To Chicago to Say Goodbye

To get anywhere, sit down and remember.

We tell Avery Jim is dead. Not only him; Gary too. Whenever anyone dies, Walter dies again. In the otherworld, people come back, can be brought back. We meet Esther in a new way. Like Avery’s pencil drawings, where lines accidentally touch, and then pencil tips break. Yesterday, Avery ate pencil shavings and I pulled them out of his mouth only to recall when he ate dandelions, spit them out. Yellow tuffs like falling teeth. The tooth of the lion, the appetite to see everything new, to take everything in at once. 

We do not make our loss new. It’s new, too new, made new each time we think about it. We take it all in, which means we surrender. We move to the part of the map with dragons.

When Avery wakes in the night, he thinks we’re gone forever. It’s a cry so fierce and mighty that it’s a keening. We cut his nails back, stop him from scratching himself. It’s this way with our own losses too: Jim, Chicago, the younger and more reckless versions of ourselves.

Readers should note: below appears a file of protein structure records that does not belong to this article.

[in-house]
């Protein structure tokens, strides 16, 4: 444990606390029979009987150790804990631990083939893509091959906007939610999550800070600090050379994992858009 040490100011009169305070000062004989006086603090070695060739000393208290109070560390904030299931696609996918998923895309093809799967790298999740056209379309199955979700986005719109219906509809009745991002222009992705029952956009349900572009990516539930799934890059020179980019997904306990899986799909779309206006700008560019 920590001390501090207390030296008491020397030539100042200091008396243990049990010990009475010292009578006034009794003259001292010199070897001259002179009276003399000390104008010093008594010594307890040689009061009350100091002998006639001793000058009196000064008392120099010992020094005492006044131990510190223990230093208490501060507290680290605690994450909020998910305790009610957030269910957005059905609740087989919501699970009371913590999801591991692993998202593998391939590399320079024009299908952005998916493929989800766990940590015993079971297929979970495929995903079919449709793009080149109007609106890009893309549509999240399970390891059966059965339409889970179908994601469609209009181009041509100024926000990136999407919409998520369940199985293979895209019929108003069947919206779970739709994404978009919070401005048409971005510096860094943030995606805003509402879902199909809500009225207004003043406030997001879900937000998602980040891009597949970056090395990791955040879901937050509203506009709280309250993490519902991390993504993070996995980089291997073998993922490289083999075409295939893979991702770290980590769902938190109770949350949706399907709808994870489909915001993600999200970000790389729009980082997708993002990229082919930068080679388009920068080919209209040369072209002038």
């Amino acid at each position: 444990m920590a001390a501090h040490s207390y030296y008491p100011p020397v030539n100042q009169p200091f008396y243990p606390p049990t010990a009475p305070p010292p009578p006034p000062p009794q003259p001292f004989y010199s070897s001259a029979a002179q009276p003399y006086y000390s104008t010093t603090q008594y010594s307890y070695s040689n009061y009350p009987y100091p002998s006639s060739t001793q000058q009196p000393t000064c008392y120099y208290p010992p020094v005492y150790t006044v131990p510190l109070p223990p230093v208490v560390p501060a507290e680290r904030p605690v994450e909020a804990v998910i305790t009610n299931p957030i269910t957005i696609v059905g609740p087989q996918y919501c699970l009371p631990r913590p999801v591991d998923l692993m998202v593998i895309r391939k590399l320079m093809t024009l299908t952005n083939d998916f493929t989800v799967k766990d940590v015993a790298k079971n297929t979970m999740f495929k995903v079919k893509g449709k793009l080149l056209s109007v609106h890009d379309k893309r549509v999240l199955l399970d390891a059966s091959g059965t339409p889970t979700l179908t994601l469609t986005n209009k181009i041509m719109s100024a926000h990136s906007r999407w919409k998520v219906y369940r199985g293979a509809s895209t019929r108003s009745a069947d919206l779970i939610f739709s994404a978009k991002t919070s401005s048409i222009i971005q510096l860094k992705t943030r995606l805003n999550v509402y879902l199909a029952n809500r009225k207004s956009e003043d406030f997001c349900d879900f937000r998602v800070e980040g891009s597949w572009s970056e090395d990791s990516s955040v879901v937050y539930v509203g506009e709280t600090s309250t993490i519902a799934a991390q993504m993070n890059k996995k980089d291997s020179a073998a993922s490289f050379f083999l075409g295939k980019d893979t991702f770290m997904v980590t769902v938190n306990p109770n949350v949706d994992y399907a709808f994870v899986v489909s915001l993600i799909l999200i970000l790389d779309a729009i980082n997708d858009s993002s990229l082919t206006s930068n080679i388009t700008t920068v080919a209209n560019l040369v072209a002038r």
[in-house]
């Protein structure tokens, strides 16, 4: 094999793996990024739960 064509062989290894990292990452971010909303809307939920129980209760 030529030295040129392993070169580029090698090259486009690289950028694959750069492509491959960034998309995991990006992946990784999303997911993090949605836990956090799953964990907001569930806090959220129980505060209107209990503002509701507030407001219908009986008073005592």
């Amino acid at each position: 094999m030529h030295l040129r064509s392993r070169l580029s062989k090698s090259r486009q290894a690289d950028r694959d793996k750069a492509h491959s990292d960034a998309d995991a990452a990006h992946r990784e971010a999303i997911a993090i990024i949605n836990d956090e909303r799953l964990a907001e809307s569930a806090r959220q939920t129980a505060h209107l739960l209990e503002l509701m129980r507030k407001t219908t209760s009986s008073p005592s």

There was a time in pines where we emptied sentences and drank too much. In the flatlands, we rode our bikes and played pool or darts. We did very young things that we recount with wonder and a tinge of fear. How did we make it through? A lot of that is over; Avery moved from the cradle to the crib, he seems ready for another time. Enough to think here, to be fatigued from so many endings.

I tell Jesse that wean comes from the Greek to ripen: the ending and the beginning are always closely matched. Always the same.

David tells me about a movie where we people look at another world and seek it out, seek to fall toward it. I tell him this is the same as Sophia, Inanna, Buddha, Lucifer. The story is lonely and we keep retelling it. The map is harder now that Jim isn’t on it; we renavigate straight through time, passing time. 

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